- The following discussion is closed. Please do not modify it.
- Most likely, new comments will not be taken into account by the new three Working Group members in their work of developing the final Recommendations. You are free however to continue discussing in the spirit of "discussing about Wikipedia is a work in progress". :)
I totally agree that capacity building has to be in context. Not only geographically, but also according to themes (gender gap ect...). What could be done is a delocalisation of WMF staff in the different contexts.
We also need more trainers visiting each group of contributors and mapping their needs. Today this is done by chapters, but chapters are themselves very centralized from my experience. We need to create a trickling down of know how in our movement. For the moment, the only places where I have experienced training myself are : wikimania Esino Lario, wikidata trainings organized by WMCH, participating myself to the building of the francophone Wikimooc (that was really intensive as I was at the time myself a newby) and on wikipedia online through community help (examples : mapping burned witches, setting up the automated evaluation tools for a project). I also learned about dashboards with Art&Feminism. And in editathons and meet ups. So the capacity building by the " community " is a very important and crucial element hre which cannot be ignored, but needs to be encouraged and developped.
Actually one of my main activities on the francophone gender gap project Les sans pagEs is just that : reading what is available in English, and making it available on the project for people who cannot travel vbecause of lack of time, and finances.
One thing that could be done - I do it myself at my local level - is to oblige any person receiving funding to share knowledge on the projects directly (not on some obscure online dramwer on meta. I think this would also bring the community to know more about WFM's fabulous work.Instead or reporting on meta, make the people report in tjeir language on their project and be transparent about the funds they receive. What I notice is that people tend not to share the learned knowledge in the first place, or at least not enough. They go to events but they dont report to their communities enough, mostly not because they dont want to, but because they are volunteers. i think we should pay for good volunteer reporting of knowledge in the first place, as this is also a way of recognizing people. And we should issue working certificates for the volunteer work done. Nattes à chat (talk) 07:28, 4 September 2019 (UTC)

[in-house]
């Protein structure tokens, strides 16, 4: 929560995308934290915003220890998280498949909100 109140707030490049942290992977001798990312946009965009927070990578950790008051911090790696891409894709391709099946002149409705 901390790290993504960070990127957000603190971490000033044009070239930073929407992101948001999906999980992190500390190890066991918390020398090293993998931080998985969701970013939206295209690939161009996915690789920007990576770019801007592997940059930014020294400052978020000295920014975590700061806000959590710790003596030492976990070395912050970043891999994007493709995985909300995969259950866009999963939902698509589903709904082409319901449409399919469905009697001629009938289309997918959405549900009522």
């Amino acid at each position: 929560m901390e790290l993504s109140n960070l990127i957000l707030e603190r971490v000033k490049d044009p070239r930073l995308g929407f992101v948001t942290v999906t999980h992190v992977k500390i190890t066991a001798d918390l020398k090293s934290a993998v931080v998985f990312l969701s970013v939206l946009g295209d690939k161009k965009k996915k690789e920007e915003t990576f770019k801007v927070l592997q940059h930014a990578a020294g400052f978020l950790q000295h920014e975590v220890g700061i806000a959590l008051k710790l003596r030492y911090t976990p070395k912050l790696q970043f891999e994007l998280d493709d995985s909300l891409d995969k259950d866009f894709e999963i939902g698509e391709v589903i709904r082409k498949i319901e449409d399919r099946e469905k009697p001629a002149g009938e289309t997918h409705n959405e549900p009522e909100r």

Thank you! these are all really good points, especially the one about reporting back. We are also putting an emphasis on peer-support following up any visited trainings, because we heard from community members that going to a training is only the first step, but then implementing what was learned in the local context often fails. Another concept we are looking at is coaches or navigators, who do assessments with groups and assist them as they determine next steps for building capacity. thanks again,--Nicola Zeuner (WMDE) (talk) 09:39, 4 September 2019 (UTC)
- I agree, implementaiton is often difficult! I experienced that with wikidata training. The best training were the ones that maybe did not go in depth but allowed space to implement and experiment. Also I do wikipedia trainings for newbies, and what I have learned as a trianer, is that you need to shorten presentations and allow a maaximum of time for exercices and experiments. Thanks for shairing! Nattes à chat (talk) 10:06, 4 September 2019 (UTC)
- This also raises the capacity building needs that make just-in-time learning possible. Going away for training events can be useful, though without mentoring or coaching or ongoing support for when we actually have the need to know or need to do, then capacity building will not be practically useful. --- FULBERT (talk) 13:55, 4 September 2019 (UTC)
From Catalan Salon
Agree with descentralization and context. One-time training may not be enough, but (...)